Bandit, The Bad Ass Cat

Bandit came to us with an attitude. One day I opened my front door and she just ran past me into my living room. I turned to stare at the little 6-week-old kitten and she stared right back at me with her big green eyes. She didn’t cower in a corner, like most frightened kittens would have. She stood boldly in the middle of the room proclaiming, in cat language, that she had chosen this lowly abode to be her place of residence. She sat down daintily and licked her shoulder so that I could admire the lush reddish and black stripes on her long, silky brown coat. I picked her up and brought her outside where I kept food and water for all the strays that got dropped off in our very rural neighborhood. She would have none of this, however, and just darted past my legs and back into my living room. Outdoor life was definitely not her preference and I’d better just get used to it, because she had taken possession of me, and my home. I called my husband, CatNapped, and told him that we had just adopted a new kitten. We called her Bandit because she took unlawful possession of everything we owned.

It wasn’t long before Bandit had us trained to take care of her every whim. Non-compliance was met with snarls, bites, and scratches on our most expensive furniture as well as on our most tender and delicious body parts. No other stray cat was allowed inside the house; dogs weren’t even permitted on the surrounding property – she could intimidate them from the windows! Her energy was boundless, even for a kitten. She had her own special way of getting from the kitchen to the living room. She would start on the far side of the kitchen, start running full out, then jump up as high as she could onto the hall wall. She would then bounce off of the wall onto the opposite wall, then rebound from that wall to the first, and end up in one giant leap onto the coffee table – sliding everything off with her four-paw landing.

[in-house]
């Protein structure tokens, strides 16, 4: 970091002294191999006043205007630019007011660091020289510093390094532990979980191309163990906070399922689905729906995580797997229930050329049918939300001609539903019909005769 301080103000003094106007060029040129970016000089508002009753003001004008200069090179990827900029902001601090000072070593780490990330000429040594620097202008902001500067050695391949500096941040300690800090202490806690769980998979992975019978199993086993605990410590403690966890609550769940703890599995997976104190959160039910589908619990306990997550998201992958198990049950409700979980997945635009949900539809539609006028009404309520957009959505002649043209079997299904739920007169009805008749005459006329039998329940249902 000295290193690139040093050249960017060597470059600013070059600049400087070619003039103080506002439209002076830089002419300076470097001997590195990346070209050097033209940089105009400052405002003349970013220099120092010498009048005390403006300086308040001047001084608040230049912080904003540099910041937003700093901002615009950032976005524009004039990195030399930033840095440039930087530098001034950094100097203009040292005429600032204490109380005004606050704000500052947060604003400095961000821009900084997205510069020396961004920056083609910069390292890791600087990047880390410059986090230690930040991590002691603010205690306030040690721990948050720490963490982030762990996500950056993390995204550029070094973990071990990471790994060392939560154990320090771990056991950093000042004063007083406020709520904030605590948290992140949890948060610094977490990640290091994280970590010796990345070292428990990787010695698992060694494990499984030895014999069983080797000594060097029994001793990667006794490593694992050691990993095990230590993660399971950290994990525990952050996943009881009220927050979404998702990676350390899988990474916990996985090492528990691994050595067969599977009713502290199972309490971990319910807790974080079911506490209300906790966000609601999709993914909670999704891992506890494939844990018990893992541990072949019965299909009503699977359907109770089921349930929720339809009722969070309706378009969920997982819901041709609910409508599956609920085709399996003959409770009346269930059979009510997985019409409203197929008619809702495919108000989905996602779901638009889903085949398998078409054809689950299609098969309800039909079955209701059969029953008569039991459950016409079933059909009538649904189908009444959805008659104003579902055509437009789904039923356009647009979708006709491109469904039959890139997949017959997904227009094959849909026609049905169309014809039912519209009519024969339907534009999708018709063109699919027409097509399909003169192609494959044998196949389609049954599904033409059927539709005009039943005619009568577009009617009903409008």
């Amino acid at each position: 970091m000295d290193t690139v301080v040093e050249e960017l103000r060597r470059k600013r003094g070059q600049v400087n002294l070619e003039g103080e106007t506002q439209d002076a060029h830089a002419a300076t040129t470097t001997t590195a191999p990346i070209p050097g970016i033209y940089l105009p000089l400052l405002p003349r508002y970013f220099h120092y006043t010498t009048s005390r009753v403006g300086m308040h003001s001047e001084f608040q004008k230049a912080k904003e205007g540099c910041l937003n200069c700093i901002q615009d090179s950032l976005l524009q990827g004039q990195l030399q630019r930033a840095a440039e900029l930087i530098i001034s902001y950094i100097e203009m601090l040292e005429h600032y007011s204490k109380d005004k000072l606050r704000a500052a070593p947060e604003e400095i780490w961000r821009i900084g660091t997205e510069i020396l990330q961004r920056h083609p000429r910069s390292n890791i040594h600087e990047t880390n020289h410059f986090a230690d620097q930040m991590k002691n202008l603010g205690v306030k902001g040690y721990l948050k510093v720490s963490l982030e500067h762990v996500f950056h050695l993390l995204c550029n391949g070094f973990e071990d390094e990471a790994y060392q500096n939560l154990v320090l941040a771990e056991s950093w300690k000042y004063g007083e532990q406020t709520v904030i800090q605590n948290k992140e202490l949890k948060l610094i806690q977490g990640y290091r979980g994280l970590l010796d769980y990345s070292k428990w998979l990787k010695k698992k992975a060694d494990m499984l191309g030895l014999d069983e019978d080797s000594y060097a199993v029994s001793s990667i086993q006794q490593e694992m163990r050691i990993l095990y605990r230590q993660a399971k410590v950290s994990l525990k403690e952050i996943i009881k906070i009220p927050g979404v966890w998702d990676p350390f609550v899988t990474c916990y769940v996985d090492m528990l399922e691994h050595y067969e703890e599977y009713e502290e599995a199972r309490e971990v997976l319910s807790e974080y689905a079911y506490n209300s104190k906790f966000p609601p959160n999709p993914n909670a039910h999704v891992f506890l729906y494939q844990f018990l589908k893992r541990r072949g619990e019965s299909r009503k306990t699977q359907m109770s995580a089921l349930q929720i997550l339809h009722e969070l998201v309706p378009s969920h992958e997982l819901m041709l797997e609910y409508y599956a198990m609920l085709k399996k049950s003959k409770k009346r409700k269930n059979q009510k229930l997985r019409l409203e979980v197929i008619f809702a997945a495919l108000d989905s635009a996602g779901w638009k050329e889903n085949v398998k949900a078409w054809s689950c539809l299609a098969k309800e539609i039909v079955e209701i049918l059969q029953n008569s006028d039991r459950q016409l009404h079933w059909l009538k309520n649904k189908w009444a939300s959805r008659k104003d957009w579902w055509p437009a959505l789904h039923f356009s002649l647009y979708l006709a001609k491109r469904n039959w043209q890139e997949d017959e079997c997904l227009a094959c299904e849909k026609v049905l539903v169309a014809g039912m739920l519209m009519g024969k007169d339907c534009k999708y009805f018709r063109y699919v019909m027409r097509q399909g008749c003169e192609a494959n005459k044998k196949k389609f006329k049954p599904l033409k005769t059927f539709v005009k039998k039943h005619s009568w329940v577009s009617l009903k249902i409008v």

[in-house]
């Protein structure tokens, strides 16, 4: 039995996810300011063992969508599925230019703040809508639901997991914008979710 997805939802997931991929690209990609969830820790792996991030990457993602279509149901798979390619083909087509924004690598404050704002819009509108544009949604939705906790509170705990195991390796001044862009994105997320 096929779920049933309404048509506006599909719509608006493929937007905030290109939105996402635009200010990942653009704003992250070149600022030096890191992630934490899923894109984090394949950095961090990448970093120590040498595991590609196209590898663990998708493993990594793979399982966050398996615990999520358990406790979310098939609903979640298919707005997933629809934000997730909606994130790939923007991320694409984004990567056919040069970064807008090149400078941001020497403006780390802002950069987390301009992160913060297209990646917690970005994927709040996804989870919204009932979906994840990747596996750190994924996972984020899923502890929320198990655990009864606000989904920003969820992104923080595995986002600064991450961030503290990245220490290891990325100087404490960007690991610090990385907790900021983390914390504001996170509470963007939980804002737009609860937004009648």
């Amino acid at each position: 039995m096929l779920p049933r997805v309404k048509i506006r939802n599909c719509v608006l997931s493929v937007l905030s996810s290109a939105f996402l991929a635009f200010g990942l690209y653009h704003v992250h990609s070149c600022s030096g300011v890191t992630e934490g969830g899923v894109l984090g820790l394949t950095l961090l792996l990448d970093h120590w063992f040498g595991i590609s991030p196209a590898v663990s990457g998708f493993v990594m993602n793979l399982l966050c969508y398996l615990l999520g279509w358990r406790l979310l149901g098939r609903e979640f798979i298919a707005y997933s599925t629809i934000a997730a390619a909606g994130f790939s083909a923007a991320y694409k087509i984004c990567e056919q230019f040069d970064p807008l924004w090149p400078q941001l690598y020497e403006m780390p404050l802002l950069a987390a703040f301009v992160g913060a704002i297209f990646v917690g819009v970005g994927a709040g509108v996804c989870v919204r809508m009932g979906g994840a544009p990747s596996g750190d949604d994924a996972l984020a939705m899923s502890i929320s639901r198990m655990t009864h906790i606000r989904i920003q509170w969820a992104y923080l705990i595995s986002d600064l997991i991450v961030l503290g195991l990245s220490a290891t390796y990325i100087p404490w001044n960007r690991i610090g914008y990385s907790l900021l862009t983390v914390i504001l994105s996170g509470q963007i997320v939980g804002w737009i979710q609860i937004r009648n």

One day, when Bandit was about 10 weeks old, a neighborhood boy came to the house calling on my son, CatsPaw. Following right behind him, through the front door, was his pet pit bull. Bandit was sitting on the arm of the sofa when this intruder burst into her house. She promptly launched herself six feet through the air to land on the dog’s face. She hooked her front claws behind the dog’s ears and hooked her hind claws beneath his chin. She then proceeded to bite him about the eyes and ears, all the while producing a most frightening caterwaul. The poor dog looked like that guy who was first attacked in "Alien" – he didn’t know what was happening to him and just stood there shaking his head back and forth trying to dislodge the tiny banshee. Finally, Bandit released one paw in order to add a nasty swipe to his bleeding forehead and he was able to shake her off. The minute he was free he made a beeline for the door and ran, howling, all the way home. His peeved owner later told me that he wouldn’t come out of his doghouse for three days. I only avoided a lawsuit because the owner was too embarrassed to admit, in court, that a tiny kitten had so brutalized and traumatized his macho canine.

When Bandit was six months old, CatNapped and I decided to take a much-needed vacation from our mistress – a chance to heal our many wounds! We planned to drive down to Orlando, Florida, stay with my husband’s family, and visit Disney World. We arranged to have a "cat sitter" come to our house, once a day, to feed the little monster, and clean the litter box. I felt morally obliged to warn this brave soul about the dangers of close association with Bandit. "Now, be sure you wear heavy jeans and high-topped boots when you come." I told her. "A thick denim jacket with heavy-duty gardening gloves would also help protect you. You don’t happen to own a motorcycle helmet, do you? Be sure not to expose any body parts, and whatever you do, don’t turn your back on her!"

I called home every day to make sure the sitter was still alive and in good health and had not fled the country in terror. She assured me that everything was fine and Bandit was behaving herself beautifully. I started to worry. The cat was planning something big. On the last day of our trip I heard the sitter say brightly (and with a sigh of relief) to Bandit, "Your mommy is coming home tomorrow!" Oh gawd, the fool! Didn’t she know that you NEVER told that cat any of your plans in advance – she was dangerous enough without being forewarned! "Don’t worry," the sitter told me, "everything is nice and tidy for when you return. Bandit has been a little angel." My worry deepened.